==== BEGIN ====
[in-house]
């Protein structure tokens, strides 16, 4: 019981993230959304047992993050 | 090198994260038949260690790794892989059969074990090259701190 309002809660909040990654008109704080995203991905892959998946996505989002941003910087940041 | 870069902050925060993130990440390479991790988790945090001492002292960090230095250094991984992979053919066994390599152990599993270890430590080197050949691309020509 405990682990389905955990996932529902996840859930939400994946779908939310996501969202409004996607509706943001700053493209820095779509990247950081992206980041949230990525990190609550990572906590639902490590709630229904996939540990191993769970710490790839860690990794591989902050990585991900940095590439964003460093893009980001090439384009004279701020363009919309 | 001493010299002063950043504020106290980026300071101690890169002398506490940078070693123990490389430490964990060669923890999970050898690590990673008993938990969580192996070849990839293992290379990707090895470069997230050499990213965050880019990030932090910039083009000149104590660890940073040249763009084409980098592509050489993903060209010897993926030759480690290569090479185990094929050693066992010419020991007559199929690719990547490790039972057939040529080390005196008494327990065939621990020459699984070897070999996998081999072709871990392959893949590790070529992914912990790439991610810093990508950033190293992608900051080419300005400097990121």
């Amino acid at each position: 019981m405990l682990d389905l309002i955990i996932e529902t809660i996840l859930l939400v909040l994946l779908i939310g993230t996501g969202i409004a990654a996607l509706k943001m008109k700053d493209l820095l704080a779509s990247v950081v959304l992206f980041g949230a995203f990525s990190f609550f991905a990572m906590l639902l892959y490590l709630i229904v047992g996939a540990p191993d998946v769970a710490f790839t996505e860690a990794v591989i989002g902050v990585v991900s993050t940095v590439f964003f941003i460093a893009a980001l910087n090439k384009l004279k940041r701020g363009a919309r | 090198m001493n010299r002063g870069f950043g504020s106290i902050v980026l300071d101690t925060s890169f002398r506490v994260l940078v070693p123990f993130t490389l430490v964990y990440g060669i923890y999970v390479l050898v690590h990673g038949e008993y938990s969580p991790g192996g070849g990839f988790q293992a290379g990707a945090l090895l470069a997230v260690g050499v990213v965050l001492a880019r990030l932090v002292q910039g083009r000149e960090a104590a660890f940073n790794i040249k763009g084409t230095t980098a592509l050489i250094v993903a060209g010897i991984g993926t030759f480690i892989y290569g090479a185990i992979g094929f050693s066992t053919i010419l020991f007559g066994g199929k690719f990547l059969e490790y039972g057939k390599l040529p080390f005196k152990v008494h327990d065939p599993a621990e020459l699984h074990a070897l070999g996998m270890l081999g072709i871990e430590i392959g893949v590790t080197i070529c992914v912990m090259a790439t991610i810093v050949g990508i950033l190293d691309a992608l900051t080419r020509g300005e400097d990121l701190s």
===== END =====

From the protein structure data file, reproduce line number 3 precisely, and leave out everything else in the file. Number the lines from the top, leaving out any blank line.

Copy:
């Amino acid at each position: 019981m405990l682990d389905l309002i955990i996932e529902t809660i996840l859930l939400v909040l994946l779908i939310g993230t996501g969202i409004a990654a996607l509706k943001m008109k700053d493209l820095l704080a779509s990247v950081v959304l992206f980041g949230a995203f990525s990190f609550f991905a990572m906590l639902l892959y490590l709630i229904v047992g996939a540990p191993d998946v769970a710490f790839t996505e860690a990794v591989i989002g902050v990585v991900s993050t940095v590439f964003f941003i460093a893009a980001l910087n090439k384009l004279k940041r701020g363009a919309r | 090198m001493n010299r002063g870069f950043g504020s106290i902050v980026l300071d101690t925060s890169f002398r506490v994260l940078v070693p123990f993130t490389l430490v964990y990440g060669i923890y999970v390479l050898v690590h990673g038949e008993y938990s969580p991790g192996g070849g990839f988790q293992a290379g990707a945090l090895l470069a997230v260690g050499v990213v965050l001492a880019r990030l932090v002292q910039g083009r000149e960090a104590a660890f940073n790794i040249k763009g084409t230095t980098a592509l050489i250094v993903a060209g010897i991984g993926t030759f480690i892989y290569g090479a185990i992979g094929f050693s066992t053919i010419l020991f007559g066994g199929k690719f990547l059969e490790y039972g057939k390599l040529p080390f005196k152990v008494h327990d065939p599993a621990e020459l699984h074990a070897l070999g996998m270890l081999g072709i871990e430590i392959g893949v590790t080197i070529c992914v912990m090259a790439t991610i810093v050949g990508i950033l190293d691309a992608l900051t080419r020509g300005e400097d990121l701190s």